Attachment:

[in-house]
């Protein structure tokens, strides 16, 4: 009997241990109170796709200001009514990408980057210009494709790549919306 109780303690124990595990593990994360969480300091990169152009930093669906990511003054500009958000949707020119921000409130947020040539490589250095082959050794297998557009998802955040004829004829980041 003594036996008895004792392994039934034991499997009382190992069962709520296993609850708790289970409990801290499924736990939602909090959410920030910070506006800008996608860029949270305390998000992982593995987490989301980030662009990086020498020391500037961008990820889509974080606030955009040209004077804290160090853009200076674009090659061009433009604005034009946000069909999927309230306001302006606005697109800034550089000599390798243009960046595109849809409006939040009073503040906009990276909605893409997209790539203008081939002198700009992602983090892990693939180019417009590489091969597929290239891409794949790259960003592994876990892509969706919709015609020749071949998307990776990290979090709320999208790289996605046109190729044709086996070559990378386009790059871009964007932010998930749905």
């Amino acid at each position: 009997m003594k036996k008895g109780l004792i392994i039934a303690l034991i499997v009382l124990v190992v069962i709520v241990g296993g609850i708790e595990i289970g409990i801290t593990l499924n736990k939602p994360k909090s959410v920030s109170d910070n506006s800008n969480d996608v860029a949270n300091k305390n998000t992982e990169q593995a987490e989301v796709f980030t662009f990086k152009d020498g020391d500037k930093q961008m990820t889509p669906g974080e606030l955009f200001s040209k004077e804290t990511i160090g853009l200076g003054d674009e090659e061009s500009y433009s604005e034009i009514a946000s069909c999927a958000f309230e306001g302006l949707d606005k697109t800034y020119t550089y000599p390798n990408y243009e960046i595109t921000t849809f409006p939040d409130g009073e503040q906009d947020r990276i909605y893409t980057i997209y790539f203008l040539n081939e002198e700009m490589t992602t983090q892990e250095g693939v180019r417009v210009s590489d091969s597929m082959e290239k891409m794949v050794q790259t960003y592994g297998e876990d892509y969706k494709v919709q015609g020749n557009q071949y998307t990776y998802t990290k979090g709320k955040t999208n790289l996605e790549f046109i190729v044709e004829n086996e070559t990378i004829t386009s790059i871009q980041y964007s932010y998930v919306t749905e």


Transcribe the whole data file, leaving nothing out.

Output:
[in-house]
């Protein structure tokens, strides 16, 4: 009997241990109170796709200001009514990408980057210009494709790549919306 109780303690124990595990593990994360969480300091990169152009930093669906990511003054500009958000949707020119921000409130947020040539490589250095082959050794297998557009998802955040004829004829980041 003594036996008895004792392994039934034991499997009382190992069962709520296993609850708790289970409990801290499924736990939602909090959410920030910070506006800008996608860029949270305390998000992982593995987490989301980030662009990086020498020391500037961008990820889509974080606030955009040209004077804290160090853009200076674009090659061009433009604005034009946000069909999927309230306001302006606005697109800034550089000599390798243009960046595109849809409006939040009073503040906009990276909605893409997209790539203008081939002198700009992602983090892990693939180019417009590489091969597929290239891409794949790259960003592994876990892509969706919709015609020749071949998307990776990290979090709320999208790289996605046109190729044709086996070559990378386009790059871009964007932010998930749905």
């Amino acid at each position: 009997m003594k036996k008895g109780l004792i392994i039934a303690l034991i499997v009382l124990v190992v069962i709520v241990g296993g609850i708790e595990i289970g409990i801290t593990l499924n736990k939602p994360k909090s959410v920030s109170d910070n506006s800008n969480d996608v860029a949270n300091k305390n998000t992982e990169q593995a987490e989301v796709f980030t662009f990086k152009d020498g020391d500037k930093q961008m990820t889509p669906g974080e606030l955009f200001s040209k004077e804290t990511i160090g853009l200076g003054d674009e090659e061009s500009y433009s604005e034009i009514a946000s069909c999927a958000f309230e306001g302006l949707d606005k697109t800034y020119t550089y000599p390798n990408y243009e960046i595109t921000t849809f409006p939040d409130g009073e503040q906009d947020r990276i909605y893409t980057i997209y790539f203008l040539n081939e002198e700009m490589t992602t983090q892990e250095g693939v180019r417009v210009s590489d091969s597929m082959e290239k891409m794949v050794q790259t960003y592994g297998e876990d892509y969706k494709v919709q015609g020749n557009q071949y998307t990776y998802t990290k979090g709320k955040t999208n790289l996605e790549f046109i190729v044709e004829n086996e070559t990378i004829t386009s790059i871009q980041y964007s932010y998930v919306t749905e």